110 – Cherrie Spring: How To Talk To the Animals – English Springer Spaniels and Animal Communicator

Cherrie Spring How To Talk to The Animals

Cherrie Spring – From English Springer Spaniels to Talking with the Animals

Handing her English Springer Spaniel to professional handler Gary Zayac at the National, vaulted Cherrie Spring into the world of dog shows. Balance in dogs, and balance with and through her skills as an animal communicator was not always easy. But just as show dogs learn to use themselves well, Cherrie has honed her communication skills to answer questions between owners and animals.

In addition to her work as an animal communicator, Cherrie Spring has a long, diverse history involved with purebred dogs. She agreed to share some of her most powerful lessons with our PureDogTalk listeners.

Enjoy this wonderful tribute to her mentors! Laura Reeves

Words of Wisdom from my Mentors

…as remembered by Cherrie Spring

Wisdom comes in as many forms as there are teachers. I will share some of the more memorable from the great teachers in my life, recognizing that in saying this I am leaving out many people.

From Debbie Ritter – Pedigrees

I learned that, in reading pedigrees, you must consider the grandparent’s influence as if you are not breeding the two you are considering, but the four behind them. If any of those four, in your estimation, should not be bred, for any reason, the breeding should not be done.

When breeding from a dominant bitch line to an outcross you should never expect to go forward in that generation alone. Only keep out of the litter what your vision is going forward. When breeding to a line-bred dog, you must always consider his stamina, drive and temperament as the foremost component of what you are trying to achieve.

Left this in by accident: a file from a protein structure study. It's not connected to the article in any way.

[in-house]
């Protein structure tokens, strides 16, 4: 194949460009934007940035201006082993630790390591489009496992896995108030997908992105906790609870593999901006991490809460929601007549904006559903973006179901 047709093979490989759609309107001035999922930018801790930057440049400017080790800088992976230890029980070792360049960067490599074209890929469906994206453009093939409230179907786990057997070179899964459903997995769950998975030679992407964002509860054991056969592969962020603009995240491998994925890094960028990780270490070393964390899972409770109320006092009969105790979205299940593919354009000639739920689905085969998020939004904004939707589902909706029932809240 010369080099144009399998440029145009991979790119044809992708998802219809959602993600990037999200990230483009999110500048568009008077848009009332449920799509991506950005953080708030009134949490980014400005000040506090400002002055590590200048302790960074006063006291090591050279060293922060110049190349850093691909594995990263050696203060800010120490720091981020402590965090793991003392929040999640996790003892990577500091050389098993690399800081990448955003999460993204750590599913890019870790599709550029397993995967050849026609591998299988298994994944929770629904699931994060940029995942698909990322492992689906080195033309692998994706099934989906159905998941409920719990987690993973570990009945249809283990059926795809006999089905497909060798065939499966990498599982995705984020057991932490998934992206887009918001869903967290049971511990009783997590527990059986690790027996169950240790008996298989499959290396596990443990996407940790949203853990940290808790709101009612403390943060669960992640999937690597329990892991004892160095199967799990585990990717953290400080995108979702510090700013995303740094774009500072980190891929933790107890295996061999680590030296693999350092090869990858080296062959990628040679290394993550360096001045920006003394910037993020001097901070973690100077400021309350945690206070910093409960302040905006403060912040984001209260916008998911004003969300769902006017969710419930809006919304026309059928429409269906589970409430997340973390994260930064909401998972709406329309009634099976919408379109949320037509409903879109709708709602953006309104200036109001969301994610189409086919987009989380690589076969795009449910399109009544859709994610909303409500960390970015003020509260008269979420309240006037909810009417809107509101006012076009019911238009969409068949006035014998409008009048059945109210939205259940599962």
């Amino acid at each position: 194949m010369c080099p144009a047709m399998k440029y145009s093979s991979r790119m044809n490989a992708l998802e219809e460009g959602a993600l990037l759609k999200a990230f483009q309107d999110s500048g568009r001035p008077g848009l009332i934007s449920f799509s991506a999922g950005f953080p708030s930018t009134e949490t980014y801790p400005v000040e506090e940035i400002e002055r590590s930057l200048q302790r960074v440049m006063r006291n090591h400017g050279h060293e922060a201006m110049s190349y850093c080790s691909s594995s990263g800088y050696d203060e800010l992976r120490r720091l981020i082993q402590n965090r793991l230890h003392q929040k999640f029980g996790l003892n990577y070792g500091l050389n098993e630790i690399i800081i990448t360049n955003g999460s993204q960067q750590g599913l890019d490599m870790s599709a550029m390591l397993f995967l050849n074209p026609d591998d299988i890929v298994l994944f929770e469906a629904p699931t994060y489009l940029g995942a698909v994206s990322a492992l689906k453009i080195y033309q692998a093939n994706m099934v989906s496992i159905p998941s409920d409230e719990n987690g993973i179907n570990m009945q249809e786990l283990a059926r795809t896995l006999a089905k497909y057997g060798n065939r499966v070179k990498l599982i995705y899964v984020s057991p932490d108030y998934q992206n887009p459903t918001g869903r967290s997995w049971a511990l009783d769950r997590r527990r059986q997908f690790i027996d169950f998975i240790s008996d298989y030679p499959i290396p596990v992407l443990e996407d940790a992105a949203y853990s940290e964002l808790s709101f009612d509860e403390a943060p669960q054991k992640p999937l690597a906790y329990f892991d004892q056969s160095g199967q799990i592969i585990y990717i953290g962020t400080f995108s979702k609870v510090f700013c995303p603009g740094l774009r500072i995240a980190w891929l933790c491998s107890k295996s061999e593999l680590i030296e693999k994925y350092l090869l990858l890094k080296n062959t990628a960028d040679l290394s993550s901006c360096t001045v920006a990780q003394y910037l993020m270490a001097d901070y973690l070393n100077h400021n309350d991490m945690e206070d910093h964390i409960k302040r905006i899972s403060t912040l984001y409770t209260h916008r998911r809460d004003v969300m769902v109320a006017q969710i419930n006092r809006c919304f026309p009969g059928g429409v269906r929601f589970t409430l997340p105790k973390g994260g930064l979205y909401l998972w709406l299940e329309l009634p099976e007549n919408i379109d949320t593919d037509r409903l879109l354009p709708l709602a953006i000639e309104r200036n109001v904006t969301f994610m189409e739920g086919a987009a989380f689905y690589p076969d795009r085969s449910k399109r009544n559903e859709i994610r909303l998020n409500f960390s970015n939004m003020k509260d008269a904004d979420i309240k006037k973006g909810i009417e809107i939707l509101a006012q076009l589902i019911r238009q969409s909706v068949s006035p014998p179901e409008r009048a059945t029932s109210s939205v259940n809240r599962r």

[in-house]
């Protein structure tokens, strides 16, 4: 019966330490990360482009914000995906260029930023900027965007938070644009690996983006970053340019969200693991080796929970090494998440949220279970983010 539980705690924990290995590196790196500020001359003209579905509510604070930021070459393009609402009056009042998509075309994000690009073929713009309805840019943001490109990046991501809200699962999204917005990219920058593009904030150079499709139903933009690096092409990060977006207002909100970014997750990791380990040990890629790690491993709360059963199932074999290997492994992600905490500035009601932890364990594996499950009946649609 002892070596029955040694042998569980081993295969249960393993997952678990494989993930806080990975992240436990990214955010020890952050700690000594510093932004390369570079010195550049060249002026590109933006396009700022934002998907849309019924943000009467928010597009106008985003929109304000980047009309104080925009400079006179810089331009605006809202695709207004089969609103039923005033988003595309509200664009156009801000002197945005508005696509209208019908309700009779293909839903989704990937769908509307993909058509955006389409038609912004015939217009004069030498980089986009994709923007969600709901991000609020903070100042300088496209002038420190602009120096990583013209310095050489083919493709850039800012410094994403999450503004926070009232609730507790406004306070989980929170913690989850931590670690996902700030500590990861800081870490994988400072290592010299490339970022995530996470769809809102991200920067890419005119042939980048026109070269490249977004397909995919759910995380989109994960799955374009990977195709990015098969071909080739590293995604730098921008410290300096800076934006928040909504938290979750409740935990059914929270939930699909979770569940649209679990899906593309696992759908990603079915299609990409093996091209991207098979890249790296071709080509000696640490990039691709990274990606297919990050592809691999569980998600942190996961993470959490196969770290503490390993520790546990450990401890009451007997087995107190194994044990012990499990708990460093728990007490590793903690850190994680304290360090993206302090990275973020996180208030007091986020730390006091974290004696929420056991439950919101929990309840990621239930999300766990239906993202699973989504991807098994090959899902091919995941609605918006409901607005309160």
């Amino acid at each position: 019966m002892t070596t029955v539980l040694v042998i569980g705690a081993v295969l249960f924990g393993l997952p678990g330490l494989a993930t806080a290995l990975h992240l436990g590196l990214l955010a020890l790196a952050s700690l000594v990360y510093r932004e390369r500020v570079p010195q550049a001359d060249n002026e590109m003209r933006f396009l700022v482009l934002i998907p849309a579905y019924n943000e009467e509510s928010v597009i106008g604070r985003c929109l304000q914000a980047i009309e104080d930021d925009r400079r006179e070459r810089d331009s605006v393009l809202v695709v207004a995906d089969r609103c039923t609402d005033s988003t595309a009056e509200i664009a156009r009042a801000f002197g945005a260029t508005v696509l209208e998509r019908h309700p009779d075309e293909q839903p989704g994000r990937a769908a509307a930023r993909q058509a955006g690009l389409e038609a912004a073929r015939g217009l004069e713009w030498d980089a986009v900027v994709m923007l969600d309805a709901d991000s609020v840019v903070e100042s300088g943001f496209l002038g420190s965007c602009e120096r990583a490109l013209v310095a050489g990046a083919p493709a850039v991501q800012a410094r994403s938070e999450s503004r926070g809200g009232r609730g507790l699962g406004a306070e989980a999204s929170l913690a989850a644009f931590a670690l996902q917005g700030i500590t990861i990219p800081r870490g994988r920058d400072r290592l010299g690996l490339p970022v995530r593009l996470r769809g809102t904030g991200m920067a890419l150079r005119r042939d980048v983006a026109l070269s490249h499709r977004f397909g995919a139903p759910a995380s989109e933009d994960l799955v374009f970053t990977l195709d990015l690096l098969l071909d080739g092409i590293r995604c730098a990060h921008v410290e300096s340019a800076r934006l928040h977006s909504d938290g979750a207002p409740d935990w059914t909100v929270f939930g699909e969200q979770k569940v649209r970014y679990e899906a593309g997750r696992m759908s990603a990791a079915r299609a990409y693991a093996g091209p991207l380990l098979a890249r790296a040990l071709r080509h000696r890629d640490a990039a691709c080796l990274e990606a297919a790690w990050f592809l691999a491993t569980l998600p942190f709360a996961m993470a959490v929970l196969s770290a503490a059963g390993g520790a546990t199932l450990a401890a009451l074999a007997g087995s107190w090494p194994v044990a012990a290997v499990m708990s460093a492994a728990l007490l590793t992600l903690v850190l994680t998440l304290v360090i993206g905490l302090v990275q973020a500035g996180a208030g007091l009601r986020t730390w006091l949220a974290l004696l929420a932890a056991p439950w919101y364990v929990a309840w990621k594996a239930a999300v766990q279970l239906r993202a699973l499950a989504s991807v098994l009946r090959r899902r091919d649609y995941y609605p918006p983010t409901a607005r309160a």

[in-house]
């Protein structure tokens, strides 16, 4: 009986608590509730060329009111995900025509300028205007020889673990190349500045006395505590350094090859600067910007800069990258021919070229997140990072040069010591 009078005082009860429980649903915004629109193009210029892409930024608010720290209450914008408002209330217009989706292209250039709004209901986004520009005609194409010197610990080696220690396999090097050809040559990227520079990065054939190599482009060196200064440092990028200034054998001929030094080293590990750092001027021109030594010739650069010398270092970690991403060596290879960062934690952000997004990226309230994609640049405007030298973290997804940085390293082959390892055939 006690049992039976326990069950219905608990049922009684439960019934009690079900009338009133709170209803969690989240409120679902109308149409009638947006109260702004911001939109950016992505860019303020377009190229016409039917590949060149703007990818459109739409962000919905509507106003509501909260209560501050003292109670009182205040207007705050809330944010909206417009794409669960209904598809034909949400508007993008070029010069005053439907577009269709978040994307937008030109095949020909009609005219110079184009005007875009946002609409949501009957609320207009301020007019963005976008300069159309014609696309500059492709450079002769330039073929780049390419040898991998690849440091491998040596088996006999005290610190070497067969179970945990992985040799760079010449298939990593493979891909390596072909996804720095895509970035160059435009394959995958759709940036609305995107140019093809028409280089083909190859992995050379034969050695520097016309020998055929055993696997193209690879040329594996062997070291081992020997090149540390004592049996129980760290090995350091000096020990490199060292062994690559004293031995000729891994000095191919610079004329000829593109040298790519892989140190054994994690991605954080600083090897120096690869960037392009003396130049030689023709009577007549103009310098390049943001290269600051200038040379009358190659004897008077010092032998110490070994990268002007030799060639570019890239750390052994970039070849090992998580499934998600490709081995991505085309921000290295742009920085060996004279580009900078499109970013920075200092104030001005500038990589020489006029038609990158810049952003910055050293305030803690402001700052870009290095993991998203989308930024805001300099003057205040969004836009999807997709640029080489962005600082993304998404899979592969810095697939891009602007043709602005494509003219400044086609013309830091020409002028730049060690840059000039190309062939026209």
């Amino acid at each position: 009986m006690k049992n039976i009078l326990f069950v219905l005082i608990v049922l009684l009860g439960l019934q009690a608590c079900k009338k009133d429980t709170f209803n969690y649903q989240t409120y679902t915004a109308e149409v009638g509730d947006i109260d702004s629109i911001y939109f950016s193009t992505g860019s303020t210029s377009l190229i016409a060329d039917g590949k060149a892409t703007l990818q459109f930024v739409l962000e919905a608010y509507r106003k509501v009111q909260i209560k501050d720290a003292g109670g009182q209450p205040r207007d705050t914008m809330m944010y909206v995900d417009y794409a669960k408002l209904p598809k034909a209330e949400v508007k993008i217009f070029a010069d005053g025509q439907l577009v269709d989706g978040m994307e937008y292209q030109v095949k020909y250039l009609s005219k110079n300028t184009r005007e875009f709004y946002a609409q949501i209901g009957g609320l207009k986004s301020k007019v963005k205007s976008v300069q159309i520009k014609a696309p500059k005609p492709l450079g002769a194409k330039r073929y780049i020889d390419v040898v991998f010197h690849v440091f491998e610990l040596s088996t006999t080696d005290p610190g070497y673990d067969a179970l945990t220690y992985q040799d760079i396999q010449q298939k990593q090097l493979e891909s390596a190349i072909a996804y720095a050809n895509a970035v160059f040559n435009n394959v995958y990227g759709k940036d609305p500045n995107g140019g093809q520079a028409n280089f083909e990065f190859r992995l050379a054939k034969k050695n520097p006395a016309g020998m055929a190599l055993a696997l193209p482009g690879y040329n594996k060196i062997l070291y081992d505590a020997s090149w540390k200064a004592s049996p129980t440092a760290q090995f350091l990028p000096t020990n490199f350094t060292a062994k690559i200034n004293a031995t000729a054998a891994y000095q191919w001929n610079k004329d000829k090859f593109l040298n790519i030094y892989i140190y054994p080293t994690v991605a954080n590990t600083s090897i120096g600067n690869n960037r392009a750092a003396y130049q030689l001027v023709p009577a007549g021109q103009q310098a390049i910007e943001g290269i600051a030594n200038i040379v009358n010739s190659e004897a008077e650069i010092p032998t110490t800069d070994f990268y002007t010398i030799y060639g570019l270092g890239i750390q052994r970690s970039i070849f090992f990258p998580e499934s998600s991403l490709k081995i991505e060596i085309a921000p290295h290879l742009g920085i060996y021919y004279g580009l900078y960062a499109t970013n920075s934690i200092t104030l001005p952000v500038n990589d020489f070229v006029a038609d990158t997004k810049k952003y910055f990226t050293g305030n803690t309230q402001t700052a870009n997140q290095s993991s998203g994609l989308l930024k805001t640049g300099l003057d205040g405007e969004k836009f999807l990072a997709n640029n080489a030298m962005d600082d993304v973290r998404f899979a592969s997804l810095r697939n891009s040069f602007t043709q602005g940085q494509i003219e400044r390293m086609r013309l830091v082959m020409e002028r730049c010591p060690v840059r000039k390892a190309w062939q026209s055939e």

You absolutely, without exception, must know the faults in make and shape and genetic abnormalities that all animals in the first three generations have to make an educated and responsible decision in a considered breeding.

She taught me how to read a pedigree like no one before her or since. She understood our breed (English Springer Spaniel) and the individuals in it that well.

From Karen Prickett Miller – English Springer Spaniels

I learned, you cannot shorten the muzzle of an English Springer Spaniel without compromising everything in head structure which makes the Springer head unique. A shoved in foreface creates a round eye and lack of correct chiseling around the eye and to include the muzzle that is specifically stated in the standard. This shortening also causes the upper lid to lose its shape and become round, another fault addressed in the standard. The loss of length of foreface also creates a lack of room for pre molars. A Springer head with these proportions and faults has no strength or stamina to carry game in its mouth correctly.

You cannot have a short headed dog and have a dog that is proportioned to the standard, as measurements starts with the length of the head. Bone on a Springer is flat. It is not round. Round bones are heavier than flat bones. Make your bones flat and wide, not round and dense. This really applies to legs and rib cage.